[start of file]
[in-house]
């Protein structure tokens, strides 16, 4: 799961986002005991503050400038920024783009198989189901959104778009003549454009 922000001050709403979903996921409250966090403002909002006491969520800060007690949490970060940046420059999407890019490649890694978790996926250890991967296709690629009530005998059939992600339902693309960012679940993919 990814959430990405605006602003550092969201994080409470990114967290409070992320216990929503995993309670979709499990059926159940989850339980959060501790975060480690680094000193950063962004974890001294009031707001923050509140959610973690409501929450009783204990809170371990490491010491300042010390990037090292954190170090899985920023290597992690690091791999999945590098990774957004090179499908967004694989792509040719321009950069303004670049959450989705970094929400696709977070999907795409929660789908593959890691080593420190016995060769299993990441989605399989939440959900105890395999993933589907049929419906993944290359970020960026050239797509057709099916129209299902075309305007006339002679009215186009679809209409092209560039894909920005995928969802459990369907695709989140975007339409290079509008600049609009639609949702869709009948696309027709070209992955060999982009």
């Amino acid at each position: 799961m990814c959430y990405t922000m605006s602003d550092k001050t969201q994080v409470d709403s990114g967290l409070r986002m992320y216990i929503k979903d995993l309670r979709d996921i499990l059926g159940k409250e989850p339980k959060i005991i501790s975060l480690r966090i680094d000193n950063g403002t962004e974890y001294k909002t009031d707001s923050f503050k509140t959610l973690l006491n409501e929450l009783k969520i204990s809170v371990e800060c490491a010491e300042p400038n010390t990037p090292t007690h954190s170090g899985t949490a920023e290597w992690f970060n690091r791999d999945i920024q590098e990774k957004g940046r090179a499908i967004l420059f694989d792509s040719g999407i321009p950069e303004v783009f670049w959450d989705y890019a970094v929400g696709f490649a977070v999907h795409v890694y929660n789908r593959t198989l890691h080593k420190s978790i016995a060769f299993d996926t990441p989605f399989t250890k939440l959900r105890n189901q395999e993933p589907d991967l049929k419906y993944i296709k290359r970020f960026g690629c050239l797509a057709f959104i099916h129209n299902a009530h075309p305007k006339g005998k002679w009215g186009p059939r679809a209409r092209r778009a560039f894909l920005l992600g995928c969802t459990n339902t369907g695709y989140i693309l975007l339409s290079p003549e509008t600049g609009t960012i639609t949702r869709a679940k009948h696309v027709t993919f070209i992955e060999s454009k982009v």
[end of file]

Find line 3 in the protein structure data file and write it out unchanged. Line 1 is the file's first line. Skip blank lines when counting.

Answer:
């Amino acid at each position: 799961m990814c959430y990405t922000m605006s602003d550092k001050t969201q994080v409470d709403s990114g967290l409070r986002m992320y216990i929503k979903d995993l309670r979709d996921i499990l059926g159940k409250e989850p339980k959060i005991i501790s975060l480690r966090i680094d000193n950063g403002t962004e974890y001294k909002t009031d707001s923050f503050k509140t959610l973690l006491n409501e929450l009783k969520i204990s809170v371990e800060c490491a010491e300042p400038n010390t990037p090292t007690h954190s170090g899985t949490a920023e290597w992690f970060n690091r791999d999945i920024q590098e990774k957004g940046r090179a499908i967004l420059f694989d792509s040719g999407i321009p950069e303004v783009f670049w959450d989705y890019a970094v929400g696709f490649a977070v999907h795409v890694y929660n789908r593959t198989l890691h080593k420190s978790i016995a060769f299993d996926t990441p989605f399989t250890k939440l959900r105890n189901q395999e993933p589907d991967l049929k419906y993944i296709k290359r970020f960026g690629c050239l797509a057709f959104i099916h129209n299902a009530h075309p305007k006339g005998k002679w009215g186009p059939r679809a209409r092209r778009a560039f894909l920005l992600g995928c969802t459990n339902t369907g695709y989140i693309l975007l339409s290079p003549e509008t600049g609009t960012i639609t949702r869709a679940k009948h696309v027709t993919f070209i992955e060999s454009k982009v």